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Engineering Nanoparticles for Cancer Therapy

Chen, Yuang (2023) Engineering Nanoparticles for Cancer Therapy. Doctoral Dissertation, University of Pittsburgh. (Unpublished)

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There has been significant progress in the field of nanoparticles (NPs) recently, leading to their widespread use in various clinical applications, especially in cancer therapy. NPs have been specifically designed to address the limitations of conventional therapeutics and successfully navigate through diverse biological barriers that vary among patients and diseases. Current development focuses on the engineering of NPs with increasing precision to tailor drug and gene delivery in a more accurate manner, ushering in the era of precision medicine against cancer.

In this thesis, I explored the sophisticated designs of two different NPs used in both local and systemic applications for cancer therapy. In the first study, I focused on vaccine delivery assisted by NPs for cancer immunotherapy. NP-mediated vaccination can efficiently deliver neoantigenic nucleic acids into lymphoid organs and antigen presenting cells. The intracellular release of vaccine and cross-presentation of antigens can be fine-tuned via polymer engineering. Polyethylenimine (PEI) was conjugated with farnesylthiosalicylic acid (FTS), an inhibitor of RAS signaling, and the resulting amphiphilic conjugate could self-assemble to form micelles. In vivo delivery of endogenous melanoma neoantigen tyrosinase-related protein 2 (Trp2) gained substantial local tumor inhibition and systemic protection. FTS-PEI represents a promising transfection agent for effective gene delivery to tumors and draining lymph nodes to mediate neoantigen vaccination.

In the second study, a novel NP was developed that is effective in codelivering of siRNA and chemotherapeutic drugs. This NP is highly effective in tumor targeting through both EPR and targeting of tumor vasculature. Codelivery of Xkr8 siRNA and FuOXP (a prodrug conjugate of 5-FU and oxoplatin) led to significant improvements in antitumor activity in colon and pancreatic cancer models along with increase in CD45+ cells, decrease in Treg cells, and reversal of FuOXP-induced decrease in M1/M2-like ratio. Targeting Xkr8 in combination with chemotherapy may represent a novel strategy for the treatment of various types of cancers.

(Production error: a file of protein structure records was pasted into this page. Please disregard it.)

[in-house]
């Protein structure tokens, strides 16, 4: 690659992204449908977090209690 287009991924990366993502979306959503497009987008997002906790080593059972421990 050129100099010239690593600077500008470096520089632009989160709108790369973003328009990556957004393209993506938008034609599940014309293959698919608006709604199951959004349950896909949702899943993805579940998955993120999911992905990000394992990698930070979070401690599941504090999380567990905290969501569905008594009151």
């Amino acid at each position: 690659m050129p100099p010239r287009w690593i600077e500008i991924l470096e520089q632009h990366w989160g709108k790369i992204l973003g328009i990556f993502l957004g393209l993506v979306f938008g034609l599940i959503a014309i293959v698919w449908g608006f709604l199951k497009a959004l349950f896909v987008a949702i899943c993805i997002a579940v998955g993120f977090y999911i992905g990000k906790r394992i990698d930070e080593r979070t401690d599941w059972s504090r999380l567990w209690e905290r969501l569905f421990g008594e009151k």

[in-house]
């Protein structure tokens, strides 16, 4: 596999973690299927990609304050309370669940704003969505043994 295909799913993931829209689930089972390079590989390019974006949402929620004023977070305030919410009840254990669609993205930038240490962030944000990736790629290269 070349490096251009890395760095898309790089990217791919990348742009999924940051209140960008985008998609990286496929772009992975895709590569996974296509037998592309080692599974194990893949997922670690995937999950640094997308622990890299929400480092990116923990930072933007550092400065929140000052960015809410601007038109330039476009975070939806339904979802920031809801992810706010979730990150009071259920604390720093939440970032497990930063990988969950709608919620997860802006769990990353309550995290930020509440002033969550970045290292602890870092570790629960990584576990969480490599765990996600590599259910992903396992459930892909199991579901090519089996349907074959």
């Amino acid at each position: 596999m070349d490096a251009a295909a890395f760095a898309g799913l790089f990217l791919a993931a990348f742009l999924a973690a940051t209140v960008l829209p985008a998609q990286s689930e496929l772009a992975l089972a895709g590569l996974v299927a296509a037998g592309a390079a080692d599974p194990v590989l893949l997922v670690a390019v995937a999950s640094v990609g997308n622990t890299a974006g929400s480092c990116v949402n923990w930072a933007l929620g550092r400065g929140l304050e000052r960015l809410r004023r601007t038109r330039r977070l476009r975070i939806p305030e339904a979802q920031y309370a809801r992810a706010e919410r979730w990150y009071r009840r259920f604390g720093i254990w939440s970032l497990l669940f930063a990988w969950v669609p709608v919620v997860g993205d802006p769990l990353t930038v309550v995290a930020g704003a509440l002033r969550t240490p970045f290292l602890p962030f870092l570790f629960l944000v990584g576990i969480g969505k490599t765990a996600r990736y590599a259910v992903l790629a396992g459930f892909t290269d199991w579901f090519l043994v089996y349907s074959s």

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Item Type: University of Pittsburgh ETD
Status: Unpublished
CreatorsEmailPitt UsernameORCID
Chen, Yuangyuc56@pitt.eduyuc560000-0001-8733-3948
ETD Committee:
TitleMemberEmail AddressPitt UsernameORCID
Committee ChairLi, Songsol4@pitt.edusol4
Committee MemberLu,
Committee MemberRohan, Lisalrohan@mwri.magee.edurohanl
Committee MemberYang, Dadyang@pitt.edudyang
Date: 11 September 2023
Date Type: Publication
Defense Date: 17 August 2023
Approval Date: 11 September 2023
Submission Date: 31 August 2023
Access Restriction: 2 year -- Restrict access to University of Pittsburgh for a period of 2 years.
Number of Pages: 107
Institution: University of Pittsburgh
Schools and Programs: School of Pharmacy > Pharmaceutical Sciences
Degree: PhD - Doctor of Philosophy
Thesis Type: Doctoral Dissertation
Refereed: Yes
Uncontrolled Keywords: Nanoparticle Cancer therapy
Date Deposited: 11 Sep 2023 17:40
Last Modified: 11 Sep 2023 17:40


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